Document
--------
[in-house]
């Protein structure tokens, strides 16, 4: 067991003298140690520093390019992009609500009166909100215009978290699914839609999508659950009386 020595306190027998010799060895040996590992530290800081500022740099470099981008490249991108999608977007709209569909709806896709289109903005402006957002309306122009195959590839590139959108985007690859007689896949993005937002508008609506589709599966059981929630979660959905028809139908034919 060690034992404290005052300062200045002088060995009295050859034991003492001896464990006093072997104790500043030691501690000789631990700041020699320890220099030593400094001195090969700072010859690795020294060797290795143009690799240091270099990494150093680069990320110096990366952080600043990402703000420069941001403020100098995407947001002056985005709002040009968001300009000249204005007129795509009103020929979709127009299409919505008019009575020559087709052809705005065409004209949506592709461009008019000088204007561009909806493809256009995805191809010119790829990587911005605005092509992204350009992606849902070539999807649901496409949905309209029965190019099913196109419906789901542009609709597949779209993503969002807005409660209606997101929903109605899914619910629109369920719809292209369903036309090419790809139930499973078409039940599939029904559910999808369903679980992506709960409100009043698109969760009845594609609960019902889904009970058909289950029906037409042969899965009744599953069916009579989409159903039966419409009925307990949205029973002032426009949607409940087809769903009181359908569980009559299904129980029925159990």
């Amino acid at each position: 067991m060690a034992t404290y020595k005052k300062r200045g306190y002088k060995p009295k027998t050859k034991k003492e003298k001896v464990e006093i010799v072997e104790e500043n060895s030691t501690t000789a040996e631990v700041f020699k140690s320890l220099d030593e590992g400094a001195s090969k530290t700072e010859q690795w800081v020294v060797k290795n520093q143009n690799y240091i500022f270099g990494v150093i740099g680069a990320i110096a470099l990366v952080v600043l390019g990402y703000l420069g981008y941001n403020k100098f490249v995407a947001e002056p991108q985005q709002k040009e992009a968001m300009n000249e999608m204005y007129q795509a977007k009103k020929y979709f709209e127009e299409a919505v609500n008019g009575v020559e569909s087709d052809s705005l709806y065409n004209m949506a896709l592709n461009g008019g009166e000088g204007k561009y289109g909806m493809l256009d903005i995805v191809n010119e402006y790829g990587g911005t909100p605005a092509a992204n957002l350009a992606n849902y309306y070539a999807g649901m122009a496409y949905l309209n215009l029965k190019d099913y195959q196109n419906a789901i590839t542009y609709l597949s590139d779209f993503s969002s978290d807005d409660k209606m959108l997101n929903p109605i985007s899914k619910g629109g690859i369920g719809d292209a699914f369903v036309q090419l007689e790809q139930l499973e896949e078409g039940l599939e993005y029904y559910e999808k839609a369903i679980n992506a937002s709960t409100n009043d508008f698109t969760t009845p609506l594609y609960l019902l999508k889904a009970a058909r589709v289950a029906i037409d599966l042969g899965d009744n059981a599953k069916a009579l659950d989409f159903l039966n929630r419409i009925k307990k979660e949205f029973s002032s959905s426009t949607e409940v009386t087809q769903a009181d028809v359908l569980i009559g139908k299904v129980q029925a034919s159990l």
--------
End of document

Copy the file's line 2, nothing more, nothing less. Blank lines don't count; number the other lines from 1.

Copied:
């Protein structure tokens, strides 16, 4: 067991003298140690520093390019992009609500009166909100215009978290699914839609999508659950009386 020595306190027998010799060895040996590992530290800081500022740099470099981008490249991108999608977007709209569909709806896709289109903005402006957002309306122009195959590839590139959108985007690859007689896949993005937002508008609506589709599966059981929630979660959905028809139908034919 060690034992404290005052300062200045002088060995009295050859034991003492001896464990006093072997104790500043030691501690000789631990700041020699320890220099030593400094001195090969700072010859690795020294060797290795143009690799240091270099990494150093680069990320110096990366952080600043990402703000420069941001403020100098995407947001002056985005709002040009968001300009000249204005007129795509009103020929979709127009299409919505008019009575020559087709052809705005065409004209949506592709461009008019000088204007561009909806493809256009995805191809010119790829990587911005605005092509992204350009992606849902070539999807649901496409949905309209029965190019099913196109419906789901542009609709597949779209993503969002807005409660209606997101929903109605899914619910629109369920719809292209369903036309090419790809139930499973078409039940599939029904559910999808369903679980992506709960409100009043698109969760009845594609609960019902889904009970058909289950029906037409042969899965009744599953069916009579989409159903039966419409009925307990949205029973002032426009949607409940087809769903009181359908569980009559299904129980029925159990």